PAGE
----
Gov. Pat Quinn’s wants to borrow $15 billion to pay the state’s bills. But that’s not really where’s going to get the money. He’s going to get the money from us. And we’re going to have to like it.
We the people of Illinois elected Quinn to a full term as governor despite his inability to solve the state’s financial problems, so we shouldn’t be surprised that he’s beginning his next four years on a note of fiscal irresponsibility.
Quinn calls the borrowing plan a “debt bond,” and says it would be cheaper than letting the unpaid bills continue to slide, because interest on the bond is less than the late fees the state has to pay its vendors.
Even if we manage to pay a year’s worth of bills, we’re going to wind up right back in debt next year, because the state is running a multi-billion dollar deficit. Taking care of that will require spending cuts or a tax increase. Quinn owes too much to the public employees’ unions to seriously cut the state’s spending, so he’s continuing to push an income tax increase. According to the Tribune:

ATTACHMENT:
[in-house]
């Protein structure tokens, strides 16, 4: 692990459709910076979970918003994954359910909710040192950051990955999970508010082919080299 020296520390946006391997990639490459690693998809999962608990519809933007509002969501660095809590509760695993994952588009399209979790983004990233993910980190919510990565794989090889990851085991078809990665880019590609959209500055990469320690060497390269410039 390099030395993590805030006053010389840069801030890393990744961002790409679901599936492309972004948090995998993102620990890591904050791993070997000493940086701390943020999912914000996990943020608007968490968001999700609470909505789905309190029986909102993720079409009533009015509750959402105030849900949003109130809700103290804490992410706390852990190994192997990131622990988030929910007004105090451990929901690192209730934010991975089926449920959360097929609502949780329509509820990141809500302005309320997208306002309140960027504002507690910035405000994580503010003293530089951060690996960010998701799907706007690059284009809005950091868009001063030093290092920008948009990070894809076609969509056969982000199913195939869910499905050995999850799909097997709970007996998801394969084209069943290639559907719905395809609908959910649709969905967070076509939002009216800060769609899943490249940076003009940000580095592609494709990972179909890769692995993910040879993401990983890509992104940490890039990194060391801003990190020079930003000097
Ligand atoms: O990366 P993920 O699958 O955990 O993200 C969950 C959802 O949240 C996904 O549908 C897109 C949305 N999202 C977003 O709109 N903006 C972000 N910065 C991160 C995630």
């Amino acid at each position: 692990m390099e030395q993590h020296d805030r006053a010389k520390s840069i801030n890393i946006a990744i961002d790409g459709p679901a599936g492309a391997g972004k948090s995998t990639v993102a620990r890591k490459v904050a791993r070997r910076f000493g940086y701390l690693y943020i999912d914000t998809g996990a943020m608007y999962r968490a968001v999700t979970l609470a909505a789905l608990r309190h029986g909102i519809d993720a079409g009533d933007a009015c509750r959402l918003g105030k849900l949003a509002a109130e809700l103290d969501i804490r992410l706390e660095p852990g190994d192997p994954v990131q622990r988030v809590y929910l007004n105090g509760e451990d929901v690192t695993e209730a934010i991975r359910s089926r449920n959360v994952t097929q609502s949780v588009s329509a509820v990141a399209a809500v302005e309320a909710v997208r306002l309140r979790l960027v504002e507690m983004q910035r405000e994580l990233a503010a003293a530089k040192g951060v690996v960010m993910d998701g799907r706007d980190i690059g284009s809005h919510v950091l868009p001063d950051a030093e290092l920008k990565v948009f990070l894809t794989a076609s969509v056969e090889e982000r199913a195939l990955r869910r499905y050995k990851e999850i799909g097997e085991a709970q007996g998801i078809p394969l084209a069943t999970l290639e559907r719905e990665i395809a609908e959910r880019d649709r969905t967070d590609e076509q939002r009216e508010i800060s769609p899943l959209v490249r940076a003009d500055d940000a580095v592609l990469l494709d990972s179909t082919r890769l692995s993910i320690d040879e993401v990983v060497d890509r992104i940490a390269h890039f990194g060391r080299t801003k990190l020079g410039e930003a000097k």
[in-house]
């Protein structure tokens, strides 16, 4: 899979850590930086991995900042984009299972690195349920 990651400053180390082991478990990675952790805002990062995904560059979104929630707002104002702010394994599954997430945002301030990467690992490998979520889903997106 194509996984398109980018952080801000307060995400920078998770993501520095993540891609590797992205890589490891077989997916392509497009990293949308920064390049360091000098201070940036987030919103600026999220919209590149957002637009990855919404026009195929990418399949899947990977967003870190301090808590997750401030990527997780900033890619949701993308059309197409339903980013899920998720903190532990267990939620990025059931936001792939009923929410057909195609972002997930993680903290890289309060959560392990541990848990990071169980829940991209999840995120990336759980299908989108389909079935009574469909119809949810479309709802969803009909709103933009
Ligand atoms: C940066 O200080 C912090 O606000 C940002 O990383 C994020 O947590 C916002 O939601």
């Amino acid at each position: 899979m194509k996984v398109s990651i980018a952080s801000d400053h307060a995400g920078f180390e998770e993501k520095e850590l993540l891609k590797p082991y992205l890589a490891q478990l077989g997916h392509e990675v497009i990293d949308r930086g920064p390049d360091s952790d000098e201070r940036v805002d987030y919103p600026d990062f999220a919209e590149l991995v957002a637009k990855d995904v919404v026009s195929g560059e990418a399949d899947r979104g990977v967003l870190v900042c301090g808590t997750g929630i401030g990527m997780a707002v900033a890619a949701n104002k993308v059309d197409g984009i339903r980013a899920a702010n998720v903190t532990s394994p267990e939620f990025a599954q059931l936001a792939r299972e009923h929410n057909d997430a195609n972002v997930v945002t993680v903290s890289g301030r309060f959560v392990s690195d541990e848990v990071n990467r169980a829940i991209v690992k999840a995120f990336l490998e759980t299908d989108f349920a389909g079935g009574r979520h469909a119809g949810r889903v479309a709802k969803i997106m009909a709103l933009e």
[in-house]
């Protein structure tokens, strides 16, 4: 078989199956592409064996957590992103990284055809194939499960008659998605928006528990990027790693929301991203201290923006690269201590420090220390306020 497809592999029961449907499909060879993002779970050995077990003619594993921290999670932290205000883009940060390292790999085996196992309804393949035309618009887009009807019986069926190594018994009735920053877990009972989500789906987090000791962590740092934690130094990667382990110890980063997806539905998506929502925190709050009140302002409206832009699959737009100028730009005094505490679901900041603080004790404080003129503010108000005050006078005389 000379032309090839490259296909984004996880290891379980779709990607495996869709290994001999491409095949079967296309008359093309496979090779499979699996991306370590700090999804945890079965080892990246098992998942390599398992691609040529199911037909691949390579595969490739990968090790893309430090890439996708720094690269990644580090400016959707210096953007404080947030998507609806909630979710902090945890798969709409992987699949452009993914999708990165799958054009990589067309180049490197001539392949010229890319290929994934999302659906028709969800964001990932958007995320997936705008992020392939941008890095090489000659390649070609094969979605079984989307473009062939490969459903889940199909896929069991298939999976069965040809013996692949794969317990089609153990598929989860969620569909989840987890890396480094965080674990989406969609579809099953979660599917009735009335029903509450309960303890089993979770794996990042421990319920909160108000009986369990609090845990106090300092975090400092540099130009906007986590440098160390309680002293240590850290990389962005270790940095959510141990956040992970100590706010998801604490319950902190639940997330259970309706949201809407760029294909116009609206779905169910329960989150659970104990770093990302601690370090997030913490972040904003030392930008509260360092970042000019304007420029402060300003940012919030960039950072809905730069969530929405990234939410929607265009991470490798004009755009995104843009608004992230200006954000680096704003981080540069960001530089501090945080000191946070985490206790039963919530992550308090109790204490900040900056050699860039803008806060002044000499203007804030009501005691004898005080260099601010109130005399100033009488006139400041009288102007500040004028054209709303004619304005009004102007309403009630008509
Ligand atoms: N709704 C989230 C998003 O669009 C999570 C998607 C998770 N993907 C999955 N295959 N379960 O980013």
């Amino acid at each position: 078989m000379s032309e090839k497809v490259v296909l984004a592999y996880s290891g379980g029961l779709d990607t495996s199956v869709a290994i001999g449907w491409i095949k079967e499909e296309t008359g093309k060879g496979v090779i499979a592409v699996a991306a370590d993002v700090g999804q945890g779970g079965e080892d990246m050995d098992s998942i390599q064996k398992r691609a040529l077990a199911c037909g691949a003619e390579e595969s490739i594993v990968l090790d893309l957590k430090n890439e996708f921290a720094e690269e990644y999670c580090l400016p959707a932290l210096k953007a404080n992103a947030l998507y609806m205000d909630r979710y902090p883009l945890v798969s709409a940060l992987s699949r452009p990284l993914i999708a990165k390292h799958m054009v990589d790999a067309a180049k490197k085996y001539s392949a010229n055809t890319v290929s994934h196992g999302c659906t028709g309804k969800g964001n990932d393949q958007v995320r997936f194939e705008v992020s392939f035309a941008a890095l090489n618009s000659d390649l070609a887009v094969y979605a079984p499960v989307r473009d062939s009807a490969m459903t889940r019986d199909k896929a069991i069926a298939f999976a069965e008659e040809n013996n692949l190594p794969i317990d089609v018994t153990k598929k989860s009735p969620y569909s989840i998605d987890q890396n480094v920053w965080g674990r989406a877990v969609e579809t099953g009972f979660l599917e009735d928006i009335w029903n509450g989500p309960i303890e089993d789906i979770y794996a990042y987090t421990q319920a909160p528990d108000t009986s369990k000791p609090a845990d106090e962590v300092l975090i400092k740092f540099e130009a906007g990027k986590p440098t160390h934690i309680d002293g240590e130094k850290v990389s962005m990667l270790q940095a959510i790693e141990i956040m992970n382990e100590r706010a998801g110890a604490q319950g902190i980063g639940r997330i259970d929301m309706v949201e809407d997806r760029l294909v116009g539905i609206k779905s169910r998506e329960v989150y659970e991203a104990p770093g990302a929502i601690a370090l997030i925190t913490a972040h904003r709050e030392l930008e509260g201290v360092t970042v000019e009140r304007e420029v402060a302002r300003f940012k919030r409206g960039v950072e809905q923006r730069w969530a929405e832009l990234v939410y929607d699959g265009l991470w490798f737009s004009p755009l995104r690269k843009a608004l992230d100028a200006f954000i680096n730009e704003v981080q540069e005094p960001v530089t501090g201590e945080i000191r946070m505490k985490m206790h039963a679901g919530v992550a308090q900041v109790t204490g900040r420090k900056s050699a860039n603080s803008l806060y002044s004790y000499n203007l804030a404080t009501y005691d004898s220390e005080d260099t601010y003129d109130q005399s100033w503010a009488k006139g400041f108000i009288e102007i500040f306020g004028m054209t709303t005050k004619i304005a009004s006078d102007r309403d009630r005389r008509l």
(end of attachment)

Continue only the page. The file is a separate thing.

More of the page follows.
The most conventional source of money to repay the loan — an income tax increase — is also the most controversial. House Speaker Michael Madigan has been polling his Democrats on a variety of tax-hike options to gauge which might have a chance of passing. The scenarios include theoretical tax increases that would be billed as temporary or permanent and range from 1 to 2 percentage points.
Publicly, Quinn is sticking by his proposed 1-percentage-point income tax increase, which he has dubbed a “surcharge for education.” Privately, the governor has discussed with lawmakers dividing the money generated from a tax increase between schools and the state's general revenue fund.
Last month, we were given a choice between a governor who wanted to cut spending by 10 percent, and a governor who wanted to raise taxes. We voted for taxes. Get ready to pay.
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